We had the good fortune of connecting with Ian Shive and we’ve shared our conversation below.
Hi Ian, what was your thought process behind starting your own business?
My initial reason for starting my own business was to fill a need I believe existed in the marketplace. At time there weren’t many, and still aren’t, a lot of small, independent photo agencies that represent private libraries of photographers, especially with an emphasis on the environment, like we do. Being both photographer/creative -centric as well as cutting-edge in our approach to technology immediately set us apart. I believe the best businesses are those that find and own a niche. It doesn’t need to be a massive marketplace, either. You could specialize in even the most narrow, niche and even obscure specialty, but if you become known as the person who is the best at that, then you are on the right track to success. This was something I had not really seen done in photography, so I did it myself. I also really needed the room to grow as a person and entrepreneur that I wasn’t able to find working for other companies, even though they were great companies I worked for. The ability to make mistakes and take risks is a vital part of the process of growing as a business owner and as a person, and starting your own business is the proving ground for that.
What should our readers know about your business?
Owning and running a business is never easy. 2020 has proven that especially true for so many of us. I believe our success first begins internally. Over the last decade we’ve kept our footprint small, growing only as opportunities and finances permitted us to grow. This created a structurally sound foundation for our business that when tested, like in in the great recession and in 2020, we’ve able to pull through and count on that foundation to hold us up. That means not overspending, not over hiring, and taking calculated risks and investments that lead to growth but also don’t put the whole company on a single roll of the dice. All companies face challenges non-stop, at some times they cruise along better than others, but overcoming the challenges means being prepared. We built and carried financial savings so we could take hits along the way, this helps overcome downturns in the economy. Other challenges have been related to human resources, when is the right time to add people, and who? For a small company the hiring process could make or break you, so I believe we’ve overcome that by slow, methodical growth but also mindful of the workload of our employees. The thing I’ve learned is that there is no one, single way to do anything, let alone lead and run a business. It’s a serpentine path that you embark upon and hope that the good decisions you make ultimately outweigh the mistakes. I’m proud of what we’ve built. Our company may not be on the Fortune 500 list, but it’s financially sound and diversified and most importantly, especially to me, is that our reputation is golden. We’re respected by our partners, colleagues and clients for our ethical and moral approach to doing business. I’m proud that we don’t chase the quick buck, but build a business that’s in it for the long haul and do so with respect to those we engage with.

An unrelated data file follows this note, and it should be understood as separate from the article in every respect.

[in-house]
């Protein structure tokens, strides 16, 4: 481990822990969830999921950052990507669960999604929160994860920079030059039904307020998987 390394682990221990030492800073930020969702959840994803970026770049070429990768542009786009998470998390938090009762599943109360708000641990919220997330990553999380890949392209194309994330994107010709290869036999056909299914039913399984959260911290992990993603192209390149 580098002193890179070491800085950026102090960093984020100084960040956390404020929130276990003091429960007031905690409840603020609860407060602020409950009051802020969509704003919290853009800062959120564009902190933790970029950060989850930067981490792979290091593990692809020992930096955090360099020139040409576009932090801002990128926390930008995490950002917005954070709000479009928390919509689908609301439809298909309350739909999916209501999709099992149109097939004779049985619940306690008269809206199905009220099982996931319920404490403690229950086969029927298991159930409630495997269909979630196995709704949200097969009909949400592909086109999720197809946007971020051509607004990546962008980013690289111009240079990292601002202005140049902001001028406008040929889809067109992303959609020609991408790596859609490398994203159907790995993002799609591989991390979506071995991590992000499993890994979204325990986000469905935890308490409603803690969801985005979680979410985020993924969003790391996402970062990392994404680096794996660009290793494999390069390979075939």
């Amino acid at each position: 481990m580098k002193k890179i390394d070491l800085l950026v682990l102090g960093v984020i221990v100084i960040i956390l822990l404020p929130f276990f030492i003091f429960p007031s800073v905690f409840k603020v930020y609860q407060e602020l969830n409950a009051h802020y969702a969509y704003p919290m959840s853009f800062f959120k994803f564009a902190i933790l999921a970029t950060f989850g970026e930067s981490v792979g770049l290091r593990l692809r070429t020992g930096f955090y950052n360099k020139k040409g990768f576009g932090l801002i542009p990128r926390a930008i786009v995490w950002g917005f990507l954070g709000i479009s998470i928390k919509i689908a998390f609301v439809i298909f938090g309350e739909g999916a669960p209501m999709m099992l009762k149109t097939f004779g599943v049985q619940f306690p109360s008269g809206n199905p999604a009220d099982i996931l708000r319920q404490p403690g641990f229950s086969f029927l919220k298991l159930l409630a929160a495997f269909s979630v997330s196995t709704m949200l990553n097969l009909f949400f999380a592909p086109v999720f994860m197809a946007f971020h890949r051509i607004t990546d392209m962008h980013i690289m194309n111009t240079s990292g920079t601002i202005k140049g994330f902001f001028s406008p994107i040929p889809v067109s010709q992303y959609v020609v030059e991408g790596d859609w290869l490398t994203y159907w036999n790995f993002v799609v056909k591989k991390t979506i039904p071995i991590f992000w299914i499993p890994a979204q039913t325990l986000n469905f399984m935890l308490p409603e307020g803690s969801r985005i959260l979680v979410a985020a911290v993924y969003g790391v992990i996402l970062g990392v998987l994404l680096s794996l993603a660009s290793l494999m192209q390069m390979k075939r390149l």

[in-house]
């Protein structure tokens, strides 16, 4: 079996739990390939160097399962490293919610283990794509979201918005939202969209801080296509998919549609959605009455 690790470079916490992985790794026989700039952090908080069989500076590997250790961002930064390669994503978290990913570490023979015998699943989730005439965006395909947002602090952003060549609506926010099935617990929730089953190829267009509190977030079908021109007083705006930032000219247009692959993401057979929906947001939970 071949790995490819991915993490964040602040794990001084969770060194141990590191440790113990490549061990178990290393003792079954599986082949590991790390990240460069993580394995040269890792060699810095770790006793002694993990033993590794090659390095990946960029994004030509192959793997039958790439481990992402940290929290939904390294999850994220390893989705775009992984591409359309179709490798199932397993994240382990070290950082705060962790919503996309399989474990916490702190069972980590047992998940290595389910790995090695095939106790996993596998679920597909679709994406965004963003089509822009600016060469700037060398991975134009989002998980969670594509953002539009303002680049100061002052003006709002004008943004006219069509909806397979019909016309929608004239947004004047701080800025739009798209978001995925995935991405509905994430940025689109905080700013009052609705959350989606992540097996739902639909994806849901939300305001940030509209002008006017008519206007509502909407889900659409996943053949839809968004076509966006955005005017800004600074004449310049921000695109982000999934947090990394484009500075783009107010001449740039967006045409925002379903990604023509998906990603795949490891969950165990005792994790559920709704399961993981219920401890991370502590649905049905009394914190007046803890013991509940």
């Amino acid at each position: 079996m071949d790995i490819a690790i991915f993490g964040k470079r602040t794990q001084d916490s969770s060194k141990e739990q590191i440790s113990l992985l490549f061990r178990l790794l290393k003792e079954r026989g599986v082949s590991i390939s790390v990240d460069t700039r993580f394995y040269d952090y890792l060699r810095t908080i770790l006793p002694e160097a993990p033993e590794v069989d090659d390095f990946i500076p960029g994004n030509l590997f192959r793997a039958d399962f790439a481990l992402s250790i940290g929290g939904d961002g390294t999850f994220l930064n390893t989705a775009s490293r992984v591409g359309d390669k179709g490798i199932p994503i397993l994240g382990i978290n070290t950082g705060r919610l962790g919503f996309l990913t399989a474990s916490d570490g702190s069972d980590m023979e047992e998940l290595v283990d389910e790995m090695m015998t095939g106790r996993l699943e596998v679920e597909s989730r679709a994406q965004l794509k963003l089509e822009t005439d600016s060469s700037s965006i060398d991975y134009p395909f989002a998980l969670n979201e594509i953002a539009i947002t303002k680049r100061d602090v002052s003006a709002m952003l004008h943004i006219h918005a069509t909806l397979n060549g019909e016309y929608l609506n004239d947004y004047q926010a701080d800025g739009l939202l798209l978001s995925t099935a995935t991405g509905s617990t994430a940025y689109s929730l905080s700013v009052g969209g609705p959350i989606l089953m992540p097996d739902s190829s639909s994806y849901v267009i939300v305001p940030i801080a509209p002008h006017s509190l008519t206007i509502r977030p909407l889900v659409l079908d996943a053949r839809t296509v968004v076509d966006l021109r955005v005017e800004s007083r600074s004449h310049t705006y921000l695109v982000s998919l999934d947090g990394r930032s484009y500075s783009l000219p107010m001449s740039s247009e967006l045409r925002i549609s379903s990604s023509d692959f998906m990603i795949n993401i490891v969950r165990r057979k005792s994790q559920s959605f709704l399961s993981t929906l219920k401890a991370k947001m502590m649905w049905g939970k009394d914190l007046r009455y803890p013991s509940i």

Let’s say your best friend was visiting the area and you wanted to show them the best time ever. Where would you take them? Give us a little itinerary – say it was a week long trip, where would you eat, drink, visit, hang out, etc.
I’m a big fan of the Farmer’s Market at The Grove. The outdoor seating and cafes are some of the most European places for delicious food and a glass of wine. There’s plenty of vendors to explore and it takes advantage of LA’s incredible weather. This is my go-to spot to this day. Monsieur Marcel is my favorite, but if I’m shopping to cook at home, I’m a big fan of Marconda’s and the fresh produce markets. These days hanging out means hanging out at home, but when things become safe again, I love the Museum of Natural History for day trips, or drives up to Malibu, stopping at the country mart for a sandwich, and sitting on the cliffs above El Matador Beach for the sunset.
Shoutout is all about shouting out others who you feel deserve additional recognition and exposure. Who would you like to shoutout?
I’ve always believed that we are not successful on our own, but that our success is the sum of all our parts. Those parts are family, friends, co-workers, mentors and so many other people, whether they even know it or not. Through the years I’ve had almost the same set of folks on my team at Tandem, including Ian Maliniak, Erika Nortemann, Kendall Alexander and Dante Fernandes. Without them the company would be nothing, as well as the 300+ photographers who have believed in us for the last decade. We’ve also had incredible partnerships with Insight Editions and their CEO and Publisher Raoul Goff, who is both a friend, mentor and someone who inspires me daily. There are also many other organizations we’ve worked alongside, including the U.S. Fish & Wildlife Service, the National Park Service, Discovery Channel and hundreds of magazine editors and photo editors who we rely on. THANK YOU to everyone!
Copyright 2020 Tandem Stills Motion, Inc.